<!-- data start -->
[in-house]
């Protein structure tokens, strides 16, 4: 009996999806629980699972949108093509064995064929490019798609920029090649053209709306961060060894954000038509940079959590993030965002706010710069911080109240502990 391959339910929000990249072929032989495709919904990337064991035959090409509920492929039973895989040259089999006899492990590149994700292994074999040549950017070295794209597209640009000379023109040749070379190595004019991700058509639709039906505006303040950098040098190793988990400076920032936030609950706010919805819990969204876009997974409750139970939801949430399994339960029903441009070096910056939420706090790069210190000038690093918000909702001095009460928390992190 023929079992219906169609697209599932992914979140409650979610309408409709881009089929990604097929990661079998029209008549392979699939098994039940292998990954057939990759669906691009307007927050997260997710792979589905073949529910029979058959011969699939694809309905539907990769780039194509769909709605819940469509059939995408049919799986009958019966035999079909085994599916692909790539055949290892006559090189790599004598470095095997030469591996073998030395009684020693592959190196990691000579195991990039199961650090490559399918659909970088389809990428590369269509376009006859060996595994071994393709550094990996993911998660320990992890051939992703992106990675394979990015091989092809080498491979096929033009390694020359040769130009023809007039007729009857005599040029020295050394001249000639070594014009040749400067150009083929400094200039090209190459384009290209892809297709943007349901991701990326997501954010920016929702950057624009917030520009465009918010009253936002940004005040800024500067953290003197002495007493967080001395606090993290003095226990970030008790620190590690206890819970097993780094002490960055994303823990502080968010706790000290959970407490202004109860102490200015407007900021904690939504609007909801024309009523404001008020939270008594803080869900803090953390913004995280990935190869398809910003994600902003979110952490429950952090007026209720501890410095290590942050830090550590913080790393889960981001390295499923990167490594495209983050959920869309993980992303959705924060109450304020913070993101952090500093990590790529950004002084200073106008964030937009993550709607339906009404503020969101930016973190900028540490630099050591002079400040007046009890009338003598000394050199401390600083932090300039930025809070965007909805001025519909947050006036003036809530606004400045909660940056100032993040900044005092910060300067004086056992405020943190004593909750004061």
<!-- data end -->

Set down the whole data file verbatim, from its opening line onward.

[in-house]
């Protein structure tokens, strides 16, 4: 009996999806629980699972949108093509064995064929490019798609920029090649053209709306961060060894954000038509940079959590993030965002706010710069911080109240502990 391959339910929000990249072929032989495709919904990337064991035959090409509920492929039973895989040259089999006899492990590149994700292994074999040549950017070295794209597209640009000379023109040749070379190595004019991700058509639709039906505006303040950098040098190793988990400076920032936030609950706010919805819990969204876009997974409750139970939801949430399994339960029903441009070096910056939420706090790069210190000038690093918000909702001095009460928390992190 023929079992219906169609697209599932992914979140409650979610309408409709881009089929990604097929990661079998029209008549392979699939098994039940292998990954057939990759669906691009307007927050997260997710792979589905073949529910029979058959011969699939694809309905539907990769780039194509769909709605819940469509059939995408049919799986009958019966035999079909085994599916692909790539055949290892006559090189790599004598470095095997030469591996073998030395009684020693592959190196990691000579195991990039199961650090490559399918659909970088389809990428590369269509376009006859060996595994071994393709550094990996993911998660320990992890051939992703992106990675394979990015091989092809080498491979096929033009390694020359040769130009023809007039007729009857005599040029020295050394001249000639070594014009040749400067150009083929400094200039090209190459384009290209892809297709943007349901991701990326997501954010920016929702950057624009917030520009465009918010009253936002940004005040800024500067953290003197002495007493967080001395606090993290003095226990970030008790620190590690206890819970097993780094002490960055994303823990502080968010706790000290959970407490202004109860102490200015407007900021904690939504609007909801024309009523404001008020939270008594803080869900803090953390913004995280990935190869398809910003994600902003979110952490429950952090007026209720501890410095290590942050830090550590913080790393889960981001390295499923990167490594495209983050959920869309993980992303959705924060109450304020913070993101952090500093990590790529950004002084200073106008964030937009993550709607339906009404503020969101930016973190900028540490630099050591002079400040007046009890009338003598000394050199401390600083932090300039930025809070965007909805001025519909947050006036003036809530606004400045909660940056100032993040900044005092910060300067004086056992405020943190004593909750004061």